The Pros And Cons Of Carnival’s New Private Retreat

The Pros And Cons Of Carnival’s New Private Retreat

When the Mardi Gras joins Carnival Cruise Line’s fleet in fall of 2020, it’ll introduce several new-to-Carnival concepts, including Loft 19: a top-deck sanctuary. And already, it’s one of the most hotly-debated topics on Facebook pages and message boards around the net. Here’s what we see as some of the pros — and cons — to the area.

What Is Loft 19?

This rendering gives a glimpse into what will be offered to those who have access to Loft 19. (Via Carnival Cruise Line)

With information about the new area still a bit limited, we thought it would be worthwhile to look at what is known, especially since how much access a Mardi Gras passenger has to Loft 19 will be directly tied to the type of stateroom they’re staying in. It’s worth knowing what Loft 19 has to offer, who’ll get in for free, and who’ll have to pay — and how much — so you’ll have a better understanding of the space and be able to decide whether booking a suite with automatic access is a good option for your family.

Before we examine the pros and cons, as we see them, let’s take a quick look at what Loft 19 is… or should we say, will be? Here’s how Carnival describes the area in its press materials,

“Located on the ship’s highest deck, Loft 19 is a brand new concept for Carnival Cruise Line — a secluded retreat modeled after the world’s finest resorts with full bar service, a private pool surrounded by sun loungers and spacious cabanas, available for rent.”

As for those for-rent cabanas, they will be “stocked with beverages, plush robes and chilled towels, fresh fruit, lunch delivery, and dedicated concierge service.”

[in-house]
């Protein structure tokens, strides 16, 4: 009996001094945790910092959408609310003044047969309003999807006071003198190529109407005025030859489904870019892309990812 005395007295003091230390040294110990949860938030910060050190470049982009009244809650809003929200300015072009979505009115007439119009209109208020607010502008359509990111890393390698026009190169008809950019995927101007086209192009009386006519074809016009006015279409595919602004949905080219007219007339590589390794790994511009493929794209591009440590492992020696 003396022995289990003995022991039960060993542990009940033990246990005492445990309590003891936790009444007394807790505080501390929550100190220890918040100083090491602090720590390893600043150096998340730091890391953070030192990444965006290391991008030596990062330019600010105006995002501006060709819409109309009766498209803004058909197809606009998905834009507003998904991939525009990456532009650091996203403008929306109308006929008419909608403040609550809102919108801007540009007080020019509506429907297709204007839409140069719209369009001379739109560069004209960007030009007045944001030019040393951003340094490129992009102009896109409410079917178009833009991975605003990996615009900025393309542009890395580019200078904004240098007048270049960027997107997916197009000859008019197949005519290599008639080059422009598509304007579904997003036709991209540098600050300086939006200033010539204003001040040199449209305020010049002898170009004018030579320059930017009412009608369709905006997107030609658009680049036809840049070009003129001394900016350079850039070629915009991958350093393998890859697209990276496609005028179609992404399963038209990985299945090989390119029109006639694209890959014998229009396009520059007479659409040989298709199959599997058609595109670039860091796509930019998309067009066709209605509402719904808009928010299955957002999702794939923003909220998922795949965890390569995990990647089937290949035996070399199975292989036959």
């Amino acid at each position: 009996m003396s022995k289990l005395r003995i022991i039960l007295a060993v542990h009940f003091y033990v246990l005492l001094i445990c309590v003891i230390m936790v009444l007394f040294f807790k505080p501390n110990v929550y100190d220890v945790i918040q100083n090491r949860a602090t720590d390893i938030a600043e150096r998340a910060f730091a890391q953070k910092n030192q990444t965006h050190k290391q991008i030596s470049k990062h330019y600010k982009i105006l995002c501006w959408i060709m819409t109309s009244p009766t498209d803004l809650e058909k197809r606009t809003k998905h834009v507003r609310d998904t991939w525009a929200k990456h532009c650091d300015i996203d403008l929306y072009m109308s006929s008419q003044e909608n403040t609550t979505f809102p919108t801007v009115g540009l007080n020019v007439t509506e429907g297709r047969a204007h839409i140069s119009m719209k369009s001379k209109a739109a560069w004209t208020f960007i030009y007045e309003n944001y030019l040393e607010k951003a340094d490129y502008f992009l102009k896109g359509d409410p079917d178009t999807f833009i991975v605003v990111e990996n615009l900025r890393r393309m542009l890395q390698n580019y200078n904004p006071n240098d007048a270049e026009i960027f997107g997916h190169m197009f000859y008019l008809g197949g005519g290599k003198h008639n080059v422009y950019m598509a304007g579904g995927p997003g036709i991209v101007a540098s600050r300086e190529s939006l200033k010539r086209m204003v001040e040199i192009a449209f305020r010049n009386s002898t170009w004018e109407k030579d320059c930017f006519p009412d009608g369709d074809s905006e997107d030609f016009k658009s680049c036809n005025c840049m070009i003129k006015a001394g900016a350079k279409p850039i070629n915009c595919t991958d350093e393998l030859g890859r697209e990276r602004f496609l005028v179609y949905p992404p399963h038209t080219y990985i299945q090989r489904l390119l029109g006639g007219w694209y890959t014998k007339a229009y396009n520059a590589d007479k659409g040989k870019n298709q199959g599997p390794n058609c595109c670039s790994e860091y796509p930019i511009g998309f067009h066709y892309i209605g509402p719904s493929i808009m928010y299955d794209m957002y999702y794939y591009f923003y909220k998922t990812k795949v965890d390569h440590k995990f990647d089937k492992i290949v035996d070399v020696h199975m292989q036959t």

Is Carnival’s New Retreat Right For You?

As reaction has shown, there are two ways to view Loft 19. For some, it promises to be a respite from the rest of the world, which they will happily pay extra to gain access to, whether by booking a suite offering admission as a perk or renting one of the cabanas. To others, it’s another example of a cruise line nickel-and-diming them by offering access to parts of the ship only to those willing to pay a fee.

The fact of the matter is that Loft 19 will likely turn out to be both. That said, let’s look at what we see as the pros and cons in, as best we can muster, a point/counterpoint fashion. Ready?

PRO: Access to the area will be complimentary for guests booked in any of the 32 Carnival Excel suites. Guests not staying in one of the Carnival Excel Suites will be able to gain access to Loft 19.

READ MORE: Take A Look At Carnival’s New Premium Suite Level

CON: Said access will come at a price… and that price will include a cabana. And how much will those cabanas cost? A full-day pass, allowing access from 8 a.m. to 8 p.m., will run $50 on port days, and $150 on sea days. Want week-long access to a cabana? That can be had for $900 per cabana. All prices are in addition to an 18-percent gratuity.

Non-suite guests can rent Loft 19 cabanas by the day or week. (Rendering via Carnival Cruise Line)

PRO: Those staying in the 32 Carnival Excel Suites will have priority access to cabana reservations.

CON: Given that Loft 19 only contains 12 private cabanas, the fact that excel guests get the first crack at them on any given day could majorly impact the ability of other guests to rent one. And of course, there are an awful lot of other guests who might potentially be looking to slip into one of the dozen hot spots.